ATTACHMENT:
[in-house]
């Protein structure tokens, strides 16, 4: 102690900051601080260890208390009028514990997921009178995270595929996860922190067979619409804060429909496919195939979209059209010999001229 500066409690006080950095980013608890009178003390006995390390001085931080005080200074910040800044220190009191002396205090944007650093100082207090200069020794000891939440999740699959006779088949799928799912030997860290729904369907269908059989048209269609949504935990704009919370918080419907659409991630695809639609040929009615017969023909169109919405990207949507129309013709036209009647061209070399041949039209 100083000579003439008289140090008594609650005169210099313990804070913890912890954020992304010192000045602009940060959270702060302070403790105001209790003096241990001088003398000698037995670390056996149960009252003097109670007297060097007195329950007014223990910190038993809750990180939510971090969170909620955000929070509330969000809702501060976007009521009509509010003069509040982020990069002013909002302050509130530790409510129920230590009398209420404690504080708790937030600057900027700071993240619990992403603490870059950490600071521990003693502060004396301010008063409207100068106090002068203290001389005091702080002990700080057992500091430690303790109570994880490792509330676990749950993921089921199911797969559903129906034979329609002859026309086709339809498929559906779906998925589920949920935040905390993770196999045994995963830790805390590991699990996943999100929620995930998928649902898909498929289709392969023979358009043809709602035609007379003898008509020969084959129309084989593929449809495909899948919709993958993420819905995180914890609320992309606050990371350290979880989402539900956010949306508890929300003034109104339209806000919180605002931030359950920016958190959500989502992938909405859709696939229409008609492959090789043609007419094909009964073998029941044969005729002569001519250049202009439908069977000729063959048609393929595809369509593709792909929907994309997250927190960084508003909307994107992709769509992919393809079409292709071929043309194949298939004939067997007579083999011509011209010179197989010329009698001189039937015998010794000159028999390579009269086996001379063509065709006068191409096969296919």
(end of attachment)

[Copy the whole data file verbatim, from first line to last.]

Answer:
[in-house]
């Protein structure tokens, strides 16, 4: 102690900051601080260890208390009028514990997921009178995270595929996860922190067979619409804060429909496919195939979209059209010999001229 500066409690006080950095980013608890009178003390006995390390001085931080005080200074910040800044220190009191002396205090944007650093100082207090200069020794000891939440999740699959006779088949799928799912030997860290729904369907269908059989048209269609949504935990704009919370918080419907659409991630695809639609040929009615017969023909169109919405990207949507129309013709036209009647061209070399041949039209 100083000579003439008289140090008594609650005169210099313990804070913890912890954020992304010192000045602009940060959270702060302070403790105001209790003096241990001088003398000698037995670390056996149960009252003097109670007297060097007195329950007014223990910190038993809750990180939510971090969170909620955000929070509330969000809702501060976007009521009509509010003069509040982020990069002013909002302050509130530790409510129920230590009398209420404690504080708790937030600057900027700071993240619990992403603490870059950490600071521990003693502060004396301010008063409207100068106090002068203290001389005091702080002990700080057992500091430690303790109570994880490792509330676990749950993921089921199911797969559903129906034979329609002859026309086709339809498929559906779906998925589920949920935040905390993770196999045994995963830790805390590991699990996943999100929620995930998928649902898909498929289709392969023979358009043809709602035609007379003898008509020969084959129309084989593929449809495909899948919709993958993420819905995180914890609320992309606050990371350290979880989402539900956010949306508890929300003034109104339209806000919180605002931030359950920016958190959500989502992938909405859709696939229409008609492959090789043609007419094909009964073998029941044969005729002569001519250049202009439908069977000729063959048609393929595809369509593709792909929907994309997250927190960084508003909307994107992709769509992919393809079409292709071929043309194949298939004939067997007579083999011509011209010179197989010329009698001189039937015998010794000159028999390579009269086996001379063509065709006068191409096969296919």